The question though is whether the condensation also influences the temperature readings. I do not think so, but I might add another DS18B20 just to make sure. I doubt if another humidity sensor would do better. Measuring near the upper limit of the range for a prolonged period seems to be problematic for all. The problem is the condensation in the sensor and no doubt other sensors, like the BME280 would suffer the same fate (eventhough the BME280 seems to use different type of sensor (resistive vs capacitive)). Also here, the relatively small size of the box may play a role as a relatively low amount of water will easily raise the potential humidity.
Ventilation can help, but it is a 2 edged sword: ventilation will generally also drop the temperature, which will make the relative humidity go up. Also the 100% humidity would normally occur when the temperature would go down to 6-7 degrees or lower, i.e. usually at night, and that is the moment you do not want the temperature to drop any lower.
Alternatives: BME280, Sensirion SHT4x or SHT71, HDC1080, AHT20 (datasheet mentions in fact a drift if subject to prolonged >80%RH). The Si7021 is practically identical to the HTU21D (in fact you may get the one if you order the other at less than reputable shops). They are only distinguishable by the serialnumber that supposedly is 60 for the HTU21D and 57 for the Si7021.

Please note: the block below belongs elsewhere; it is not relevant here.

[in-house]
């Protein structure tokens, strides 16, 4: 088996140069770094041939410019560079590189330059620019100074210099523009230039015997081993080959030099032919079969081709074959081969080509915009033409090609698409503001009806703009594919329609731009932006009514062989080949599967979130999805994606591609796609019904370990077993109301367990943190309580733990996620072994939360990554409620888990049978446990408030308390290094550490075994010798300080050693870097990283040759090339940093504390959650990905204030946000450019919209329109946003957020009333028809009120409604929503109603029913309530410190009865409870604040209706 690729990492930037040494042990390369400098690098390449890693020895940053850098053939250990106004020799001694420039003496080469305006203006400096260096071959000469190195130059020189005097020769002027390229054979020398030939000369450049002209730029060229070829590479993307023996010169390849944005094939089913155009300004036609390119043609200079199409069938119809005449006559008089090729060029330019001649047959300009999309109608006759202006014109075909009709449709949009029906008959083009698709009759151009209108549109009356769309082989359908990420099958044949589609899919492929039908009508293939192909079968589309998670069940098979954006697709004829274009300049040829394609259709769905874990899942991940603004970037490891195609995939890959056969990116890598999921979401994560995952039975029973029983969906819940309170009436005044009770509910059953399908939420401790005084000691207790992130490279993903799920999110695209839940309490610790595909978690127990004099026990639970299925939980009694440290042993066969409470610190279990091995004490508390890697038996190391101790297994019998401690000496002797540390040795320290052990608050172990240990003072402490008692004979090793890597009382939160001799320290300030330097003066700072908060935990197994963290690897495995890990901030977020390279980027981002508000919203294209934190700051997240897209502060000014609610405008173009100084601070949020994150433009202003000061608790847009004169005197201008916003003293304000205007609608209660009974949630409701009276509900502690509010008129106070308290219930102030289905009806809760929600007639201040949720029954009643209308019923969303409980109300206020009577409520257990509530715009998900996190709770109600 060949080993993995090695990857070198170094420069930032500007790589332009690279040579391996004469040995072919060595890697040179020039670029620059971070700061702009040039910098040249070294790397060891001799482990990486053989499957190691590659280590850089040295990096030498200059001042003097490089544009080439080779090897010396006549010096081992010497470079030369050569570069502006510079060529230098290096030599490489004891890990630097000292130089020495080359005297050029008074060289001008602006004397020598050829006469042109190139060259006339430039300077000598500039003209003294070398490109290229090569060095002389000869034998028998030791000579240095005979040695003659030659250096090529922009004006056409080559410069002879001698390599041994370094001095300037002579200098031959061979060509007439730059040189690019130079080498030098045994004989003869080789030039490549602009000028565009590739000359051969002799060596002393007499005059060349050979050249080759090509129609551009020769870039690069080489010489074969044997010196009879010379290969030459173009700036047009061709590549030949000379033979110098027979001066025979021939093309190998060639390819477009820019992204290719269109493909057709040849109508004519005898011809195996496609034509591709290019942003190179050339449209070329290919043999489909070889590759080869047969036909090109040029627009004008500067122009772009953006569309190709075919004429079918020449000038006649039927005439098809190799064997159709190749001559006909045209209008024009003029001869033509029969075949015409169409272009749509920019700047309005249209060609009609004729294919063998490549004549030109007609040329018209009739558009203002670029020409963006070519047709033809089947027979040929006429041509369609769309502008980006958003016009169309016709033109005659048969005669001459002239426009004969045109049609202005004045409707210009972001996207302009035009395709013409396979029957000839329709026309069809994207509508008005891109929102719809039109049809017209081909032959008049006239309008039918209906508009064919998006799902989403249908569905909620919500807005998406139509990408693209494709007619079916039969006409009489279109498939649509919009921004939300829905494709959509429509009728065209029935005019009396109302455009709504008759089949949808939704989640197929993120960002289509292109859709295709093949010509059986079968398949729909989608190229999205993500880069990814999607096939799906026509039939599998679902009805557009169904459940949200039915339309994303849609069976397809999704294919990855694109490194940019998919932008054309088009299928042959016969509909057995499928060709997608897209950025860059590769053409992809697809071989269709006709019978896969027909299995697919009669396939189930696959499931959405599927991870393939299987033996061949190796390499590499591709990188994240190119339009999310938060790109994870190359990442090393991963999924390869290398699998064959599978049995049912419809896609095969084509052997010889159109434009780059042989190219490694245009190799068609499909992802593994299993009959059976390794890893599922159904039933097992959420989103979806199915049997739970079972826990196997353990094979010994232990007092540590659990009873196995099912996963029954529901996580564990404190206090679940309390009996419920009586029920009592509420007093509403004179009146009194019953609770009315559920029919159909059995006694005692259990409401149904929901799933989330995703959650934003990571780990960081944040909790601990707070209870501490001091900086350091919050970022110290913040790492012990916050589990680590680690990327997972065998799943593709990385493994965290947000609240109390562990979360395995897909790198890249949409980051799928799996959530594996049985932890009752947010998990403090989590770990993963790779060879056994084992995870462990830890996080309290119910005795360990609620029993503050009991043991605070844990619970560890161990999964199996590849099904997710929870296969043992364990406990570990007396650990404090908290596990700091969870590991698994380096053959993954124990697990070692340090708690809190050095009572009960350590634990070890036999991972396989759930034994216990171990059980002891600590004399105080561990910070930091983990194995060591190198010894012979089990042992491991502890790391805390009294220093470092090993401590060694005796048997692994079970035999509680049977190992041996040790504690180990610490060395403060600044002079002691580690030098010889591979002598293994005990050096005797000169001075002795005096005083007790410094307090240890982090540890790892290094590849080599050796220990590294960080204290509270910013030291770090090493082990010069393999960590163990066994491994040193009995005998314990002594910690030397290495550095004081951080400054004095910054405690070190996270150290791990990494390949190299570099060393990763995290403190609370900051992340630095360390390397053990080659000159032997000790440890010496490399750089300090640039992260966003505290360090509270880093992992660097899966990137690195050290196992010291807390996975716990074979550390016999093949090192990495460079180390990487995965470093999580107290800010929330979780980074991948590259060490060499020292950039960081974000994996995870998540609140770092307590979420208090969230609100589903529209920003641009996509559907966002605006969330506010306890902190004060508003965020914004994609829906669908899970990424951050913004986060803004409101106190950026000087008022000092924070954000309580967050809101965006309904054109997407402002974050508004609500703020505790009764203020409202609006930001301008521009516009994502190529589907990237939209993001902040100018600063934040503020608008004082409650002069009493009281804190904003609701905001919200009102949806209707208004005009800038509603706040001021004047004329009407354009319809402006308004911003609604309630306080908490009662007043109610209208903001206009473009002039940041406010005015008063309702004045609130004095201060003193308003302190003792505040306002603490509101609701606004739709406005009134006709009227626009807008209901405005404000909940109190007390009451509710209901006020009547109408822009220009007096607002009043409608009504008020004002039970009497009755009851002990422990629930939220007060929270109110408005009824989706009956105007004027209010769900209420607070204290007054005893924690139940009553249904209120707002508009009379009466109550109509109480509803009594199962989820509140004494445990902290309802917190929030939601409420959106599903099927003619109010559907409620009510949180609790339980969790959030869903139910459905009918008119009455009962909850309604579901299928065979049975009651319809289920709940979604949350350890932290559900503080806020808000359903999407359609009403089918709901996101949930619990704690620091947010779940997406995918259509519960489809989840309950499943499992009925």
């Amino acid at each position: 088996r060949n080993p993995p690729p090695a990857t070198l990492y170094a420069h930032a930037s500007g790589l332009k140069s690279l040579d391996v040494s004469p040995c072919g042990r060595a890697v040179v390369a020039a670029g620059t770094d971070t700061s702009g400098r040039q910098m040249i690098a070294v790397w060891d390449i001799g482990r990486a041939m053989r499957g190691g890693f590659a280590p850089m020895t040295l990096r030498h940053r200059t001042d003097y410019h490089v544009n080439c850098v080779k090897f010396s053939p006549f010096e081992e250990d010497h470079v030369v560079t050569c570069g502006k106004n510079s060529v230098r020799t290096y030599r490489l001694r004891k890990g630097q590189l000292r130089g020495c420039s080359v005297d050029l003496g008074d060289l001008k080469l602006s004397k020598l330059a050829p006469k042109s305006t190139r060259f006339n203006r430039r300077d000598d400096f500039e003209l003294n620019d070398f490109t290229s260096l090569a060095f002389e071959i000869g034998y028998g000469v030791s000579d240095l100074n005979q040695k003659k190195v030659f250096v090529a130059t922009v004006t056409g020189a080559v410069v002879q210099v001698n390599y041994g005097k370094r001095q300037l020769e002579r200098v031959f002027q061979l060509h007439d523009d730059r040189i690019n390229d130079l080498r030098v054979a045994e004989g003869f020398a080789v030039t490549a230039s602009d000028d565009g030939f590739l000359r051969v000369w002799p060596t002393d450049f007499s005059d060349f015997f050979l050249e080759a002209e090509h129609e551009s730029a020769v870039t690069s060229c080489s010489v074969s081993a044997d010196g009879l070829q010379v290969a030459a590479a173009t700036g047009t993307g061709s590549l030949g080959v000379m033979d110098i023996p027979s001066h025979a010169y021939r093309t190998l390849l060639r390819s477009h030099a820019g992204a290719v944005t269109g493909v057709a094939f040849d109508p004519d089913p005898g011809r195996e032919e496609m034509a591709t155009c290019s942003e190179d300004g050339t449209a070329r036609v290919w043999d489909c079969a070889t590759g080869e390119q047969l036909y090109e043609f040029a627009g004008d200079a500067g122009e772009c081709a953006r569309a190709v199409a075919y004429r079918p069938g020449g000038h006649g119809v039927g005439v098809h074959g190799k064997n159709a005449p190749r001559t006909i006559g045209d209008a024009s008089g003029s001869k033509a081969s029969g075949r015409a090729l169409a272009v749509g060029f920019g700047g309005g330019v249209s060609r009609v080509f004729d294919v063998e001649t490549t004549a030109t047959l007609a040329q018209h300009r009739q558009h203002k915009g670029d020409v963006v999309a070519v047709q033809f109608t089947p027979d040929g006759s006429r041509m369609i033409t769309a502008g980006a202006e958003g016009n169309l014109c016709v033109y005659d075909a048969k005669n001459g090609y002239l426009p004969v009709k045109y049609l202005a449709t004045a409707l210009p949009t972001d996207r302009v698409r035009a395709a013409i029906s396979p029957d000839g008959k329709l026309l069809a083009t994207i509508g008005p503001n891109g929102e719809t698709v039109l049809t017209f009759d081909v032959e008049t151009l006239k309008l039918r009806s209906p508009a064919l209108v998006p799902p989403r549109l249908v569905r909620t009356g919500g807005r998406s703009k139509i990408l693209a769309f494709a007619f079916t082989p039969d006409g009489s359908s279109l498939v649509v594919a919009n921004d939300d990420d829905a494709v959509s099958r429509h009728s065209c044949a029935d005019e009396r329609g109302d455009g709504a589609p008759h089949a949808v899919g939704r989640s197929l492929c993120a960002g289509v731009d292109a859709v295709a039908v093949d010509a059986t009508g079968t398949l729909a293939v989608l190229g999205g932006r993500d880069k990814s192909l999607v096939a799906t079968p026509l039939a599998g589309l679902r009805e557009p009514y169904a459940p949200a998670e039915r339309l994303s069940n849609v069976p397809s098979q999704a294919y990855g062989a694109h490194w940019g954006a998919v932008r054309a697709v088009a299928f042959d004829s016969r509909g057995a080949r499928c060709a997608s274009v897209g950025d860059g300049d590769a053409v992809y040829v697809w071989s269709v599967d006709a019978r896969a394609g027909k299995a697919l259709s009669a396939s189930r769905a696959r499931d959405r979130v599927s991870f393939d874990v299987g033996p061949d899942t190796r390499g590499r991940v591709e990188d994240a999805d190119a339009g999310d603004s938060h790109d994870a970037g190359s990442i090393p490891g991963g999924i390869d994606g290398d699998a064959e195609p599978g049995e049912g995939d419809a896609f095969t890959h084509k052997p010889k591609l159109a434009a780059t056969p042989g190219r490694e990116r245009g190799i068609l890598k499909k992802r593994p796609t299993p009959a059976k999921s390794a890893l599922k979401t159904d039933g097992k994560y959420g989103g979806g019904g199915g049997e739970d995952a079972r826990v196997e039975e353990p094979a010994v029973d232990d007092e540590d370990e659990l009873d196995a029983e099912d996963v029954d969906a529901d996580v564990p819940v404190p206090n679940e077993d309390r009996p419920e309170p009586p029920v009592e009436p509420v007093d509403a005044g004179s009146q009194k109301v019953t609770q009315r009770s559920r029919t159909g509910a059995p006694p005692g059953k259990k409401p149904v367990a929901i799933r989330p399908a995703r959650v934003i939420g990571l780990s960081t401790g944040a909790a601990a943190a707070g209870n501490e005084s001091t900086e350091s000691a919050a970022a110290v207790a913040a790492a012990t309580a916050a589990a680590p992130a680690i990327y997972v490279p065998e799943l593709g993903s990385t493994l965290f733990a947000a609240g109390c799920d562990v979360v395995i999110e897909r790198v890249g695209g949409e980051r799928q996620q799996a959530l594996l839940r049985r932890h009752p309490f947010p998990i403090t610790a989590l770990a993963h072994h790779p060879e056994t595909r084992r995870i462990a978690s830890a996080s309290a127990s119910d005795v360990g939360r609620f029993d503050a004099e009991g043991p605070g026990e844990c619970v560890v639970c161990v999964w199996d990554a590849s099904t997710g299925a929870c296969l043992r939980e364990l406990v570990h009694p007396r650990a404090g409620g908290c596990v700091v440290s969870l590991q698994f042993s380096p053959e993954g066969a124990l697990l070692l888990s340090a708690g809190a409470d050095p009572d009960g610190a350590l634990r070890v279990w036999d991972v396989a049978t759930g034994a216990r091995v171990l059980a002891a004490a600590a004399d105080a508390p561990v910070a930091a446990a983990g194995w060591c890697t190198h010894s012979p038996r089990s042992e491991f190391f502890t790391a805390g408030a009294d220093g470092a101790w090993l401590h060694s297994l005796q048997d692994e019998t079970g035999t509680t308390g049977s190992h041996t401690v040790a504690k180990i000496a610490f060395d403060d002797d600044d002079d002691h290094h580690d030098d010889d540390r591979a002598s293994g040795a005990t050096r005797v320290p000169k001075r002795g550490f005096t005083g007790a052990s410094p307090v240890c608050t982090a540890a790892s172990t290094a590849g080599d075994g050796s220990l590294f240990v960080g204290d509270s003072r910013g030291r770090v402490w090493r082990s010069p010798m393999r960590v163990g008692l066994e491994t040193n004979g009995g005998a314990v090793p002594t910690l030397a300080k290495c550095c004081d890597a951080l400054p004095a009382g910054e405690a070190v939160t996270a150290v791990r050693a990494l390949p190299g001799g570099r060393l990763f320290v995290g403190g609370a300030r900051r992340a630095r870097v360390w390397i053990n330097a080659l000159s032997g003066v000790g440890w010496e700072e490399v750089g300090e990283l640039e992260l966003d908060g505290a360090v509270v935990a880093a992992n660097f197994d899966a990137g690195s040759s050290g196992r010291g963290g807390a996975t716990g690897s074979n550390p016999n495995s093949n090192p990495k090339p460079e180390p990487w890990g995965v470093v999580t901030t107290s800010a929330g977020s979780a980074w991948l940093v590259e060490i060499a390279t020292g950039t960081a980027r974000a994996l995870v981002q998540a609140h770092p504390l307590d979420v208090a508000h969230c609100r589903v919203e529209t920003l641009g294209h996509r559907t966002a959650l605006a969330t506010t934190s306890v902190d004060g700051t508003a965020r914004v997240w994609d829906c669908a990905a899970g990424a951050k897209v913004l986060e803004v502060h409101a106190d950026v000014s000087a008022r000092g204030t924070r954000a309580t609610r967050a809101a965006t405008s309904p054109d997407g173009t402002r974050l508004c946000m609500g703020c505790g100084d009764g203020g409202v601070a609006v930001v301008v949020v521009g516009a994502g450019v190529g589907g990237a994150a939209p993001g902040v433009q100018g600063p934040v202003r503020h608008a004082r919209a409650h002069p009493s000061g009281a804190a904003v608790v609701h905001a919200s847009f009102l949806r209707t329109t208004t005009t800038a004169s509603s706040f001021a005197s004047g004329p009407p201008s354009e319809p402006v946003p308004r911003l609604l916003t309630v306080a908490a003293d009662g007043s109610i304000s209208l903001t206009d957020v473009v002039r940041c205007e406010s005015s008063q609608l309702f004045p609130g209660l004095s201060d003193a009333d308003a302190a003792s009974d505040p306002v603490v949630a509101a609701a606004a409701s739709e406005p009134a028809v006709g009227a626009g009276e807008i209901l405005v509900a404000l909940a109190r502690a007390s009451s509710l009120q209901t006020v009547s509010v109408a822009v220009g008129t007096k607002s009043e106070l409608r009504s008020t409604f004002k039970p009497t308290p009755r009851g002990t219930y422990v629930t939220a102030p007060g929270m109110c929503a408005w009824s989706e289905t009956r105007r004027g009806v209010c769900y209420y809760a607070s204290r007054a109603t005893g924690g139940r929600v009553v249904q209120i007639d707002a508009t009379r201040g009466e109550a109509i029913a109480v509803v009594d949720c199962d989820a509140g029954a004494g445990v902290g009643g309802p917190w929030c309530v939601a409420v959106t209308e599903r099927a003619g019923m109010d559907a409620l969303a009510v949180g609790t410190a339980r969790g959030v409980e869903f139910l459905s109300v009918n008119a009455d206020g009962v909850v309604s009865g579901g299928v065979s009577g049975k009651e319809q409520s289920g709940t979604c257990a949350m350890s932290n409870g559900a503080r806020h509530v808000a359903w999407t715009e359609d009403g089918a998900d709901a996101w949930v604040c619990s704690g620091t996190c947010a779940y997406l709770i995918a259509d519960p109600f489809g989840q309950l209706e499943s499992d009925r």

The BH1750 functioned well, it provided good information on what hours were most sunny on the spot the coldframe was standing.. It had one quirk though, occasionally (though very rarely), it would display the default value of 56412 Lux for a while and then it would be OK again ( did not find any fault in the wiring). A full reset would normally ‘cure’ it as well.

Obviously not a matter of just ‘finetuning’

The reporting through Telegram worked fine. Only 2 little ‘annoyances’ When the temperature ‘hoovers around 0 degrees or 25 degrees celcius (the lower and upper limit warning levels), I could get a couple of warnings in a row: I get a warning when the temparature dropped below zero, then when it would briefly rise above zero again the warning flag would be reset and subsequently if the temperature would drop below half a minute later I would get a warning again. It is basically the system doing what it was told to do. I could ‘solve’ that but not allowing a second warning within say 5 minutes, but I really did not find it important enough.